If you are facing a court trial for criminal charges, it is helpful to know some common terms and definitions that will likely be used to adjudicate your case. This knowledge will allow you to comprehend the proceedings of the trial and better understand the circumstances of your sentencing and subsequent penalties.
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– This is the trial in which a judge informs a defendant of their criminal charges.
– Any type of official proceedings that take place before a criminal trial.
Trial De Novo
– A new or sequential trial.
Failure to Appear
– The action of a defendant missing a scheduled, court-ordered, mandatory hearing. Also known as an “FTA.”
– A case, action, suit, or motion that is dismissed by the court without a trial.
– The state or government attorneys who review criminal cases for filing. This includes District attorneys, state prosecutors, and Attorney Generals.
– An individual being charged or prosecuted for a crime they are suspected of committing.
– A public official who is legal authorized to decides cases in a court of law.
– The person who maintains order, safety, and security in the court room. This includes Deputy Marshals, Deputy Sheriffs, and Correctional Officers.
– The built-in desk and seating area at the head of the court room. This is where the judge sits and people testify.
– Unproven violations of the law that must be answered to by the accused in a criminal case.
– A situation of dispute contested in a court of law.
– The process in which a defendant is given the right to review all alleged charges and evidences that the prosecution has (and may use) against them.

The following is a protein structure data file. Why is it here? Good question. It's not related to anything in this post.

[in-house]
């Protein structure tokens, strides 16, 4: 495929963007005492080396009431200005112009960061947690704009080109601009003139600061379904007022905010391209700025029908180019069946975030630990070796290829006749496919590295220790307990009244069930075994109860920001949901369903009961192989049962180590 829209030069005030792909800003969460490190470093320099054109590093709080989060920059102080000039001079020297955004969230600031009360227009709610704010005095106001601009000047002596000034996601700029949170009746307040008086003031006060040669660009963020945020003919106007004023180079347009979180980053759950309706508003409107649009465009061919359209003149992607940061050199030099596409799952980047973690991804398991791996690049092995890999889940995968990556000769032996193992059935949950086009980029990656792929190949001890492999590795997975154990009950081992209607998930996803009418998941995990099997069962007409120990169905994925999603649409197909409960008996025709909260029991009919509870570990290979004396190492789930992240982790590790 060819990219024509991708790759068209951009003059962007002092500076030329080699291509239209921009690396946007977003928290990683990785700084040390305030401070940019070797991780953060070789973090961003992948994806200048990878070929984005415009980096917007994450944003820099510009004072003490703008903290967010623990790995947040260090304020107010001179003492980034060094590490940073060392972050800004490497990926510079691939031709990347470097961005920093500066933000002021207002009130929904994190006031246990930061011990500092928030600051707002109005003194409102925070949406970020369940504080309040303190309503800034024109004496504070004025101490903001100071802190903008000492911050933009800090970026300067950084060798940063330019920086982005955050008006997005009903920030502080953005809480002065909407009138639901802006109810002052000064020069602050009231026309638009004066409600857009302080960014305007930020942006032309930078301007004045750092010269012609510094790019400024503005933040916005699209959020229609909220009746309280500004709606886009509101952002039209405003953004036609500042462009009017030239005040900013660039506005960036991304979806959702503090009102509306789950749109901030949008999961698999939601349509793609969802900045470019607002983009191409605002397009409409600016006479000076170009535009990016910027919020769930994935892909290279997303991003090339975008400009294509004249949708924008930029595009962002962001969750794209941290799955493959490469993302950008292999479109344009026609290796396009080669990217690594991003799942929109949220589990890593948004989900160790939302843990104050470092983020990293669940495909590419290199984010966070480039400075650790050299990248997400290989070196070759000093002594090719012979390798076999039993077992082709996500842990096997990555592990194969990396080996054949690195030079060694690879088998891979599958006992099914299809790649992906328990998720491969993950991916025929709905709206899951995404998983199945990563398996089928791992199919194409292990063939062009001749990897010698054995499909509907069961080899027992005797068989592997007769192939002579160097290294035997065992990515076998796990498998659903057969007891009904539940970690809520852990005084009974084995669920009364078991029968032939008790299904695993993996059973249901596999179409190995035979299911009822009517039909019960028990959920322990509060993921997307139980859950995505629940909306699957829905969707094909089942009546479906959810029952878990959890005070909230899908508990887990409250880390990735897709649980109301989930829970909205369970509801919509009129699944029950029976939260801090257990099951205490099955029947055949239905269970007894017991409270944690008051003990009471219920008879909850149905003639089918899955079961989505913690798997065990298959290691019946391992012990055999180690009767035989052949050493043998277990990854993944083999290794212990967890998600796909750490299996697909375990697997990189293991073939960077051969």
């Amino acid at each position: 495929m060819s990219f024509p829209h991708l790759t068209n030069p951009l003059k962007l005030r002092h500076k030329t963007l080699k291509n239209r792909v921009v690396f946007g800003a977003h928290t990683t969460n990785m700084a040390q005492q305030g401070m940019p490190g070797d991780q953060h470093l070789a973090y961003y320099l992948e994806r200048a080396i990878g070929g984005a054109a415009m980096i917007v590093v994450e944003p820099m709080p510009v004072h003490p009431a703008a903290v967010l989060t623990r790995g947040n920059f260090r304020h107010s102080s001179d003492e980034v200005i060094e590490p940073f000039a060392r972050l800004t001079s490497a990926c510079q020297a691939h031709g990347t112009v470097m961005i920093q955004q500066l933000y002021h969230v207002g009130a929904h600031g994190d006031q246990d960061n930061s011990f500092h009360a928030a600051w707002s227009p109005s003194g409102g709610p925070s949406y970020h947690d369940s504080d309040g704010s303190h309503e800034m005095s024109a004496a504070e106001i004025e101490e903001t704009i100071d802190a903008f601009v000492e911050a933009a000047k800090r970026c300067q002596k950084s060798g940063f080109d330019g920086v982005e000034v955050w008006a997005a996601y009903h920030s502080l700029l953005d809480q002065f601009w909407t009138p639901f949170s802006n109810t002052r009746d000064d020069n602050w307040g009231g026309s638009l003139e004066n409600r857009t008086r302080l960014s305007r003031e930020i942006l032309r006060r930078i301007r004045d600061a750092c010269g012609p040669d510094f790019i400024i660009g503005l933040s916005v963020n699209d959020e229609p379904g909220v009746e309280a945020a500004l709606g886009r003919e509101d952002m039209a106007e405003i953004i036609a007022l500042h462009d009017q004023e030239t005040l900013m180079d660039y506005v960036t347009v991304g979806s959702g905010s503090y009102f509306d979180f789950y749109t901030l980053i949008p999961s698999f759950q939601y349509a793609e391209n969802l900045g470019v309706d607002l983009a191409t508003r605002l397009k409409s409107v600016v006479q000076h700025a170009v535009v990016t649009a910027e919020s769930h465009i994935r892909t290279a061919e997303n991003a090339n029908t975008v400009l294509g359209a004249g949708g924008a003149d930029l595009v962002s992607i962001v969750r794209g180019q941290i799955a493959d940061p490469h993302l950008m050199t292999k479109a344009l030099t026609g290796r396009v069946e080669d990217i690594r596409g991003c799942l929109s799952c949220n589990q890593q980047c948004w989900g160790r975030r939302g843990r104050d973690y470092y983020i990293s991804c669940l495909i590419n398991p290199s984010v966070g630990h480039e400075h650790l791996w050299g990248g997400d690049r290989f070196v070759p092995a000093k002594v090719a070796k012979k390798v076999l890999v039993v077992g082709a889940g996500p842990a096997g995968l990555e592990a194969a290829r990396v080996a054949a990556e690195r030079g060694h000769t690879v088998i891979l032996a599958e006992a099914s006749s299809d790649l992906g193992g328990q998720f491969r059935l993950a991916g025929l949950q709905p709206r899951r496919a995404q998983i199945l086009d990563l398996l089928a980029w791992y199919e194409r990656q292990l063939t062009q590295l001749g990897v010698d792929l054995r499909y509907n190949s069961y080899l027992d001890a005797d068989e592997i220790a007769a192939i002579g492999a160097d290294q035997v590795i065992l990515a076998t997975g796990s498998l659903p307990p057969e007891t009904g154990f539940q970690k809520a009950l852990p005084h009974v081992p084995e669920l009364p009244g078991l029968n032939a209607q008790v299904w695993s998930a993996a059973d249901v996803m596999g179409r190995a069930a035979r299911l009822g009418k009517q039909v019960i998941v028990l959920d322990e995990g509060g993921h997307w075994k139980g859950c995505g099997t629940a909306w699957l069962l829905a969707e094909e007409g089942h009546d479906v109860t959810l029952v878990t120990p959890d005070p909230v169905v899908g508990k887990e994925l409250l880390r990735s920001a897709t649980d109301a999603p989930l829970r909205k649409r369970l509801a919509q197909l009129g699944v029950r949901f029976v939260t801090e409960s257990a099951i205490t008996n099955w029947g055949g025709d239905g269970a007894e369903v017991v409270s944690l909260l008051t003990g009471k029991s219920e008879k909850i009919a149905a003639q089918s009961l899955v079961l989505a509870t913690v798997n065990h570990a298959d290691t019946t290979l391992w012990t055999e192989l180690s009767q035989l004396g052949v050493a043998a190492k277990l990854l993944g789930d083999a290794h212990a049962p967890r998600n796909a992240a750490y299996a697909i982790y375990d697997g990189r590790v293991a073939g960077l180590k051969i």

– A final judgement regarding a criminal case.
– A request for a particular order or ruling by the judge.
– A judge allows for a requested motion.
Denial of Motion
– A judge refuses to allow a requested motion.
– A court ruling over a lawyer’s motion or request.
– The act of opposing or contesting a piece of evidence presented by the opposing party.
– A judge’s refusal to gratify an objection by counsel in regards to evidence.
– A judge’s approval to uphold an objection by counsel in regards to evidence.
– A formal statement given by a defendant in regards to their criminal charges that discloses their guilt or innocence.
Not Guilty Plea
– A formal statement given by a defendant in regards to their criminal charges that asserts innocence.
– A formal statement given by a defendant in regards to their criminal charges that admits guilt.
Nolo Contendere (No Contest)
– A “no contest” plea, which automatically renders the defendant as guilty. This plea cannot be recanted in future civil matters unless allowable by law.
– Any real thing presented to the court as proof to support a fact. This includes items, witness testimonies, social media activity, recordings, photographs, and more.
– Specific and connected facts that would cause a practical, reasonably-thinking person to believe a crime has been committed, and that it was committed by the accused defendant.
– Evidence that is pertinent to the criminal charges against the defendant, and allowable in a court of law.
– An alleged statement made outside of the courtroom and presented as proof to refute a particular matter being affirmed in court.
– A group of men and women who have been appointed by trial attorneys to assess evidence and decide questions of fact. This group usually consists of 12 people, 18 years of age or older.
– A jury that cannot come to a unanimous agreement of guilty or innocent after an extended period of deliberation.
– The court’s official decision regarding the rights and claims of the involved parties in a criminal case.
– The formal decision or finding made by the court in regards to a defendant after they have been convicted of a crime (or crimes).
– The formal decision made by the jury.